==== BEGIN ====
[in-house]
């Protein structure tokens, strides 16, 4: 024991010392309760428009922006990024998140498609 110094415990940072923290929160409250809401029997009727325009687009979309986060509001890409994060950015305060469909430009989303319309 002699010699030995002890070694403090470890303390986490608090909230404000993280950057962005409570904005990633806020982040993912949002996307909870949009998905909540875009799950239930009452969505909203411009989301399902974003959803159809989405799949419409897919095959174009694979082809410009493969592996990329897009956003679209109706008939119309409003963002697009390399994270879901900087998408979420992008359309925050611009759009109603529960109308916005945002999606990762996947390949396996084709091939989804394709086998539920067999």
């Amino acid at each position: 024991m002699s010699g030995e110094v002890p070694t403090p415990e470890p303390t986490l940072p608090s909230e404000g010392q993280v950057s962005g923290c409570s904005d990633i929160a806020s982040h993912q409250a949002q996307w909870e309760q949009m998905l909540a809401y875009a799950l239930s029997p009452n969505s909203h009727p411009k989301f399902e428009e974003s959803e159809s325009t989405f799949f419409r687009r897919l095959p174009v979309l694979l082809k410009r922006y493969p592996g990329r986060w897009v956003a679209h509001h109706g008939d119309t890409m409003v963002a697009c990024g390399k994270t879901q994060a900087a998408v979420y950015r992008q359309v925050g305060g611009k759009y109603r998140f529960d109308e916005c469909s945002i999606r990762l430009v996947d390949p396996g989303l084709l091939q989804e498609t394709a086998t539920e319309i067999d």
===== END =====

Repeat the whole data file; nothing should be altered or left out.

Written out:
[in-house]
């Protein structure tokens, strides 16, 4: 024991010392309760428009922006990024998140498609 110094415990940072923290929160409250809401029997009727325009687009979309986060509001890409994060950015305060469909430009989303319309 002699010699030995002890070694403090470890303390986490608090909230404000993280950057962005409570904005990633806020982040993912949002996307909870949009998905909540875009799950239930009452969505909203411009989301399902974003959803159809989405799949419409897919095959174009694979082809410009493969592996990329897009956003679209109706008939119309409003963002697009390399994270879901900087998408979420992008359309925050611009759009109603529960109308916005945002999606990762996947390949396996084709091939989804394709086998539920067999």
């Amino acid at each position: 024991m002699s010699g030995e110094v002890p070694t403090p415990e470890p303390t986490l940072p608090s909230e404000g010392q993280v950057s962005g923290c409570s904005d990633i929160a806020s982040h993912q409250a949002q996307w909870e309760q949009m998905l909540a809401y875009a799950l239930s029997p009452n969505s909203h009727p411009k989301f399902e428009e974003s959803e159809s325009t989405f799949f419409r687009r897919l095959p174009v979309l694979l082809k410009r922006y493969p592996g990329r986060w897009v956003a679209h509001h109706g008939d119309t890409m409003v963002a697009c990024g390399k994270t879901q994060a900087a998408v979420y950015r992008q359309v925050g305060g611009k759009y109603r998140f529960d109308e916005c469909s945002i999606r990762l430009v996947d390949p396996g989303l084709l091939q989804e498609t394709a086998t539920e319309i067999d």